Up market UK supermarket chain Waitrose will start trialing two-hour or same day delivery options in certain London postcodes from tomorrow.
It’s partnering with CitySprint Group courier delivery spin-out On the Dot for the deliveries which will be made by vans and cargo bikes (so will not in fact be a zero-emission fleet, as claimed in Waitrose’s PR).
The supermarket says the service is being launched in response to customer demand for more ‘little and often’ shopping trips rather than the traditional weekly haul.
Waitrose has long had its own online supermarket, Waitrose.com (and prior to 2010 via Ocado), but the new on-demand delivery option (which it’s calling Waitrose Rapid Delivery) looks intended to supplement that and fill in any competitive gaps opened up as a result of young shoppers not being so keen to commit to a big weekly shop — with the supermarket flagging “flexibility and convenience” as the drivers.
It cites research it commissioned which found two-thirds of UK shoppers regularly or occasionally visit a supermarket more than once a day, saying the trend is particularly prevalent among 18-to 24-year olds who it found to be twice as likely to visit a supermarket twice a day as the over-55s.
Other UK supermarkets have already made moves to cater to Brits’ changing grocery shopping habits, with Sainsbury’s first to the punch to offer a 60-minute delivery service (called Chop Chop) for small food shops in London in 2016, before extending it to additional London postcodes last year.
Tesco responded with its own one-hour delivery service in summer 2017, including in central London.
Not directly mentioned in Waitrose’s PR for the rapid delivery launch, but likely also on its mind, is additional competition from ecommerce giant Amazon — which launched its AmazonFresh grocery delivery service for Prime members in London two years ago.
Prime members must pay an additional subscription to sign up for Prime Fresh, with the subscription business model acting as a sort of double lock-in.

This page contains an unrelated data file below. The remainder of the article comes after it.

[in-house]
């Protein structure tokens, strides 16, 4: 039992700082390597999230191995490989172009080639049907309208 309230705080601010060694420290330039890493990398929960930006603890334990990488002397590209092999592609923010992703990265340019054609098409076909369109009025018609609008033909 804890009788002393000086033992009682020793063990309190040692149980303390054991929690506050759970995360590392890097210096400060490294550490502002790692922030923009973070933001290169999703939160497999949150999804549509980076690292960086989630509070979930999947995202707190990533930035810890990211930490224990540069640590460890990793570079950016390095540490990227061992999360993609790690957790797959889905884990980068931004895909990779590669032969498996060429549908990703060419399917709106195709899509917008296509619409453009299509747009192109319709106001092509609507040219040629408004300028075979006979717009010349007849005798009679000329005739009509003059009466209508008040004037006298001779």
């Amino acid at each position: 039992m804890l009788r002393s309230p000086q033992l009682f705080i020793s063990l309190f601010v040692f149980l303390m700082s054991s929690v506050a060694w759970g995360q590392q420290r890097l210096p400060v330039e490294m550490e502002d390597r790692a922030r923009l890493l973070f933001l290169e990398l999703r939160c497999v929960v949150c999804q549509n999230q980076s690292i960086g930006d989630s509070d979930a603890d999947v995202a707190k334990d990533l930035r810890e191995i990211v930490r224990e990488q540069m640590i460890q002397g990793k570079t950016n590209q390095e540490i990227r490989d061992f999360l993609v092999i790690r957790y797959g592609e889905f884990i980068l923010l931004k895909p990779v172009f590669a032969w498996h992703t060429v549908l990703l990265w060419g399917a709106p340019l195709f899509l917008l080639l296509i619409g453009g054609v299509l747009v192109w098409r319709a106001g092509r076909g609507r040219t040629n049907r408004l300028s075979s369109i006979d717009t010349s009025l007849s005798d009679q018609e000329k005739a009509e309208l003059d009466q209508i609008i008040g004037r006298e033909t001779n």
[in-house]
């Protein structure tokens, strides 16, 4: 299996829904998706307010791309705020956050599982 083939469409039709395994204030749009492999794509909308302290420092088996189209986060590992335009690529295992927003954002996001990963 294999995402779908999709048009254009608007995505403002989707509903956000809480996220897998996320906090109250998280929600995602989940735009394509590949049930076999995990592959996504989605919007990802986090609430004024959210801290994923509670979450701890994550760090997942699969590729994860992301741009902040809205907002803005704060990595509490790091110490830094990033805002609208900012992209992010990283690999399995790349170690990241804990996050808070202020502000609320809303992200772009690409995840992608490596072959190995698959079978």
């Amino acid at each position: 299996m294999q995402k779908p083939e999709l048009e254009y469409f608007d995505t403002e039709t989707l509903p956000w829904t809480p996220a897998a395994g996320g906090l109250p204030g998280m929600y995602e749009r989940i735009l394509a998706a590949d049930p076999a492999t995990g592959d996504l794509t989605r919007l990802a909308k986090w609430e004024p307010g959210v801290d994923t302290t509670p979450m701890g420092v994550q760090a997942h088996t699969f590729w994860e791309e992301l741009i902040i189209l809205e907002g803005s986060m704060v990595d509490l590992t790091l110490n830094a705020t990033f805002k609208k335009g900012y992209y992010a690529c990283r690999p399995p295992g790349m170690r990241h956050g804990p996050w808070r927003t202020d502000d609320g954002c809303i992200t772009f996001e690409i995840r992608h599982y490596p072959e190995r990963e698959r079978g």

Waitrose’s rapid delivery option is being launched in the following London postcodes initially: SW5, SW6, SW10, WC1, WC2, EC1, CR5 and CR8 — with a wider rollout slated as “likely” next year, if the trial goes to plan.
Customers in the trial areas can choose up to 20 items per delivery from more than 1,500 products at rapid.waitrose.com. They then get the option of receiving their shopping within two hours of placing the order or they can specify a one-hour time slot that same day.
The service has a £10 minimum spend and there is also a £5 charge applied for delivery in either two hours or the same day.
Waitrose says products will be hand-picked and prepared for delivery by Waitrose Partners — at either its London shops in Fulham and Bloomsbury or at its dot.com distribution centre in Coulsdon, Surrey.
On-demand grocery delivery may now be increasingly on offer to urban dwellers from UK supermarket giants but five years ago startups were toying with offering Instacart-style personal shopper services.
It now looks like grocery deliveries will be mostly folded into the existing supermarket mix via add-on services — depending on the size of grocery pie-slice Amazon can carve itself.
This story was updated to remove references contained in Waitrose’s PR to electric & hydrogen vans used by its partner delivery firm, and a claim of a zero-emissions fleet, after On the Dot contacted us to say that for the purposes of the trial it will only be using vans and cargo bikes